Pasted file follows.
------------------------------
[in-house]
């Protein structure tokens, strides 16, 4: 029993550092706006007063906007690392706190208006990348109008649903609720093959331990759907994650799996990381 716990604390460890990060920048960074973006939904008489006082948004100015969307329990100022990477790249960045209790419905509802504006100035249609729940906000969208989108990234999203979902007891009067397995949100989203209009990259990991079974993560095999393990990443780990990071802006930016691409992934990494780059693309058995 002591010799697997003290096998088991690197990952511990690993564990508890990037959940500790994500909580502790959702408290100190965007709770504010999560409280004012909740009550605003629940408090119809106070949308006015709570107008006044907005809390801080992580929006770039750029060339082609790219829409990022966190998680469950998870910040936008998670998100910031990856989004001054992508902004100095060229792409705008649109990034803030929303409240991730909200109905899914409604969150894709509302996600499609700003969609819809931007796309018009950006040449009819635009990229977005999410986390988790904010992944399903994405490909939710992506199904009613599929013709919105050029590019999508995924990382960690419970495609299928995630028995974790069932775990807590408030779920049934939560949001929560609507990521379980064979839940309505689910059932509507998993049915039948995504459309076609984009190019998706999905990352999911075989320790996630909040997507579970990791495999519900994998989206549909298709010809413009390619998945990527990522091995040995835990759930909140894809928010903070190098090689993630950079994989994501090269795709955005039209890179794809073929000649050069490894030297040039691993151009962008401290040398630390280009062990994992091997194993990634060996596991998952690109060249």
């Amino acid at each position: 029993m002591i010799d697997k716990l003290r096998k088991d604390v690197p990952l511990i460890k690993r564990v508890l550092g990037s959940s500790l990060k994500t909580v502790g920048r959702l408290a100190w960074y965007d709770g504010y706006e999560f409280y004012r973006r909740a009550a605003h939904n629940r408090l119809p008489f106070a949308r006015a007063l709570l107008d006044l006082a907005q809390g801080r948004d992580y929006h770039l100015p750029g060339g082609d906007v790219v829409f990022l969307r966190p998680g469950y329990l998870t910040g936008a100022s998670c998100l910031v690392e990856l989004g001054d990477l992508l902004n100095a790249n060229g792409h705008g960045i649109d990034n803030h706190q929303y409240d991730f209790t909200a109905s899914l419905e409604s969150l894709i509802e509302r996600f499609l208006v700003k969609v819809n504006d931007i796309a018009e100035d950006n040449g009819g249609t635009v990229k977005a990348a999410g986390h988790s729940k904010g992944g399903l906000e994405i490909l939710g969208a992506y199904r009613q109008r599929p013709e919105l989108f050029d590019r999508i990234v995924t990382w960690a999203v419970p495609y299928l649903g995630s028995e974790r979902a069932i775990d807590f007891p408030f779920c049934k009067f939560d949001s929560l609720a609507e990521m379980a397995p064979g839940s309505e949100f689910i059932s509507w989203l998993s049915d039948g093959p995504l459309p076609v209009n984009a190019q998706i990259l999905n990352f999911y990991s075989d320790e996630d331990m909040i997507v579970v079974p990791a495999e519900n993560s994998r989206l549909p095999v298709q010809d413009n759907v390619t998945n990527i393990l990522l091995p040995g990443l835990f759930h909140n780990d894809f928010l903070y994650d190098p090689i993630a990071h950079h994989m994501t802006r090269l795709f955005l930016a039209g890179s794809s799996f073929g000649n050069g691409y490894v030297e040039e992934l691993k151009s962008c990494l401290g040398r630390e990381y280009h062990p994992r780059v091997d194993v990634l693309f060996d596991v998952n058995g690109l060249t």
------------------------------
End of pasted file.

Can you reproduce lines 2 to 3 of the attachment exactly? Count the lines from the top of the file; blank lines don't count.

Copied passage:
């Protein structure tokens, strides 16, 4: 029993550092706006007063906007690392706190208006990348109008649903609720093959331990759907994650799996990381 716990604390460890990060920048960074973006939904008489006082948004100015969307329990100022990477790249960045209790419905509802504006100035249609729940906000969208989108990234999203979902007891009067397995949100989203209009990259990991079974993560095999393990990443780990990071802006930016691409992934990494780059693309058995 002591010799697997003290096998088991690197990952511990690993564990508890990037959940500790994500909580502790959702408290100190965007709770504010999560409280004012909740009550605003629940408090119809106070949308006015709570107008006044907005809390801080992580929006770039750029060339082609790219829409990022966190998680469950998870910040936008998670998100910031990856989004001054992508902004100095060229792409705008649109990034803030929303409240991730909200109905899914409604969150894709509302996600499609700003969609819809931007796309018009950006040449009819635009990229977005999410986390988790904010992944399903994405490909939710992506199904009613599929013709919105050029590019999508995924990382960690419970495609299928995630028995974790069932775990807590408030779920049934939560949001929560609507990521379980064979839940309505689910059932509507998993049915039948995504459309076609984009190019998706999905990352999911075989320790996630909040997507579970990791495999519900994998989206549909298709010809413009390619998945990527990522091995040995835990759930909140894809928010903070190098090689993630950079994989994501090269795709955005039209890179794809073929000649050069490894030297040039691993151009962008401290040398630390280009062990994992091997194993990634060996596991998952690109060249």
């Amino acid at each position: 029993m002591i010799d697997k716990l003290r096998k088991d604390v690197p990952l511990i460890k690993r564990v508890l550092g990037s959940s500790l990060k994500t909580v502790g920048r959702l408290a100190w960074y965007d709770g504010y706006e999560f409280y004012r973006r909740a009550a605003h939904n629940r408090l119809p008489f106070a949308r006015a007063l709570l107008d006044l006082a907005q809390g801080r948004d992580y929006h770039l100015p750029g060339g082609d906007v790219v829409f990022l969307r966190p998680g469950y329990l998870t910040g936008a100022s998670c998100l910031v690392e990856l989004g001054d990477l992508l902004n100095a790249n060229g792409h705008g960045i649109d990034n803030h706190q929303y409240d991730f209790t909200a109905s899914l419905e409604s969150l894709i509802e509302r996600f499609l208006v700003k969609v819809n504006d931007i796309a018009e100035d950006n040449g009819g249609t635009v990229k977005a990348a999410g986390h988790s729940k904010g992944g399903l906000e994405i490909l939710g969208a992506y199904r009613q109008r599929p013709e919105l989108f050029d590019r999508i990234v995924t990382w960690a999203v419970p495609y299928l649903g995630s028995e974790r979902a069932i775990d807590f007891p408030f779920c049934k009067f939560d949001s929560l609720a609507e990521m379980a397995p064979g839940s309505e949100f689910i059932s509507w989203l998993s049915d039948g093959p995504l459309p076609v209009n984009a190019q998706i990259l999905n990352f999911y990991s075989d320790e996630d331990m909040i997507v579970v079974p990791a495999e519900n993560s994998r989206l549909p095999v298709q010809d413009n759907v390619t998945n990527i393990l990522l091995p040995g990443l835990f759930h909140n780990d894809f928010l903070y994650d190098p090689i993630a990071h950079h994989m994501t802006r090269l795709f955005l930016a039209g890179s794809s799996f073929g000649n050069g691409y490894v030297e040039e992934l691993k151009s962008c990494l401290g040398r630390e990381y280009h062990p994992r780059v091997d194993v990634l693309f060996d596991v998952n058995g690109l060249t």